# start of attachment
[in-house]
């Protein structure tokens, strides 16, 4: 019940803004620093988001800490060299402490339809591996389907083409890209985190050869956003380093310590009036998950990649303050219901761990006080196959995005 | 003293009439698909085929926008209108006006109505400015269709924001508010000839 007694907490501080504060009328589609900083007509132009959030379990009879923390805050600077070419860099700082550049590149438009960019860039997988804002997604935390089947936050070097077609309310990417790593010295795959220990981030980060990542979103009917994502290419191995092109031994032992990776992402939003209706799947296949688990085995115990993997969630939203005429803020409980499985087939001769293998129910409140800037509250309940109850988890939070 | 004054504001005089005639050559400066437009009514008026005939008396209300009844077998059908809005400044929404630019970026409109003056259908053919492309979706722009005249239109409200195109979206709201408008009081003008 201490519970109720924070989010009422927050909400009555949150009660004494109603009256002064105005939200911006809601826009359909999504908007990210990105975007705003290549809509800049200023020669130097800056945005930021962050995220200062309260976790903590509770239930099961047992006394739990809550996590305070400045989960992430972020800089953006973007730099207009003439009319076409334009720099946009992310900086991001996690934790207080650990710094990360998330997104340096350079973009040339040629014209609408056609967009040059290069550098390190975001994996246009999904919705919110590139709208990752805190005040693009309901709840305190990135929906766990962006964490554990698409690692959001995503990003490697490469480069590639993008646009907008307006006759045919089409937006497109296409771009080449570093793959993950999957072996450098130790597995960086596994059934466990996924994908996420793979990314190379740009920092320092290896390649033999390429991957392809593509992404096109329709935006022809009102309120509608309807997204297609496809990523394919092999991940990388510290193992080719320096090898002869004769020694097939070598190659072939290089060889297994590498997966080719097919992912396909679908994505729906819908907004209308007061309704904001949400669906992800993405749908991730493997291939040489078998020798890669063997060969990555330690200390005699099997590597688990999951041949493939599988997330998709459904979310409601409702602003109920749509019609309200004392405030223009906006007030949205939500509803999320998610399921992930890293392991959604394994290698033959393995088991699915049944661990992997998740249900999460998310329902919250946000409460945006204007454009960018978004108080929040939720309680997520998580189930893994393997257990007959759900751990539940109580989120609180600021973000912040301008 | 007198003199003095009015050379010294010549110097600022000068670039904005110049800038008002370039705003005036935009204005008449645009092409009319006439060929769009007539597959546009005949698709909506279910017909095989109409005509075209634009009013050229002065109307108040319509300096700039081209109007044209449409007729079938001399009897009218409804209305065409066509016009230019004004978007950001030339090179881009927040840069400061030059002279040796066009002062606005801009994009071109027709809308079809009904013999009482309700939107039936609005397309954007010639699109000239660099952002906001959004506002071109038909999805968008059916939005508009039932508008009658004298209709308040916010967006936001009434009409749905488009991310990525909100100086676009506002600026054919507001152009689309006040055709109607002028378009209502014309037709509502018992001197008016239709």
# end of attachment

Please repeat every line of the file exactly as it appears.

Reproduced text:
[in-house]
């Protein structure tokens, strides 16, 4: 019940803004620093988001800490060299402490339809591996389907083409890209985190050869956003380093310590009036998950990649303050219901761990006080196959995005 | 003293009439698909085929926008209108006006109505400015269709924001508010000839 007694907490501080504060009328589609900083007509132009959030379990009879923390805050600077070419860099700082550049590149438009960019860039997988804002997604935390089947936050070097077609309310990417790593010295795959220990981030980060990542979103009917994502290419191995092109031994032992990776992402939003209706799947296949688990085995115990993997969630939203005429803020409980499985087939001769293998129910409140800037509250309940109850988890939070 | 004054504001005089005639050559400066437009009514008026005939008396209300009844077998059908809005400044929404630019970026409109003056259908053919492309979706722009005249239109409200195109979206709201408008009081003008 201490519970109720924070989010009422927050909400009555949150009660004494109603009256002064105005939200911006809601826009359909999504908007990210990105975007705003290549809509800049200023020669130097800056945005930021962050995220200062309260976790903590509770239930099961047992006394739990809550996590305070400045989960992430972020800089953006973007730099207009003439009319076409334009720099946009992310900086991001996690934790207080650990710094990360998330997104340096350079973009040339040629014209609408056609967009040059290069550098390190975001994996246009999904919705919110590139709208990752805190005040693009309901709840305190990135929906766990962006964490554990698409690692959001995503990003490697490469480069590639993008646009907008307006006759045919089409937006497109296409771009080449570093793959993950999957072996450098130790597995960086596994059934466990996924994908996420793979990314190379740009920092320092290896390649033999390429991957392809593509992404096109329709935006022809009102309120509608309807997204297609496809990523394919092999991940990388510290193992080719320096090898002869004769020694097939070598190659072939290089060889297994590498997966080719097919992912396909679908994505729906819908907004209308007061309704904001949400669906992800993405749908991730493997291939040489078998020798890669063997060969990555330690200390005699099997590597688990999951041949493939599988997330998709459904979310409601409702602003109920749509019609309200004392405030223009906006007030949205939500509803999320998610399921992930890293392991959604394994290698033959393995088991699915049944661990992997998740249900999460998310329902919250946000409460945006204007454009960018978004108080929040939720309680997520998580189930893994393997257990007959759900751990539940109580989120609180600021973000912040301008 | 007198003199003095009015050379010294010549110097600022000068670039904005110049800038008002370039705003005036935009204005008449645009092409009319006439060929769009007539597959546009005949698709909506279910017909095989109409005509075209634009009013050229002065109307108040319509300096700039081209109007044209449409007729079938001399009897009218409804209305065409066509016009230019004004978007950001030339090179881009927040840069400061030059002279040796066009002062606005801009994009071109027709809308079809009904013999009482309700939107039936609005397309954007010639699109000239660099952002906001959004506002071109038909999805968008059916939005508009039932508008009658004298209709308040916010967006936001009434009409749905488009991310990525909100100086676009506002600026054919507001152009689309006040055709109607002028378009209502014309037709509502018992001197008016239709």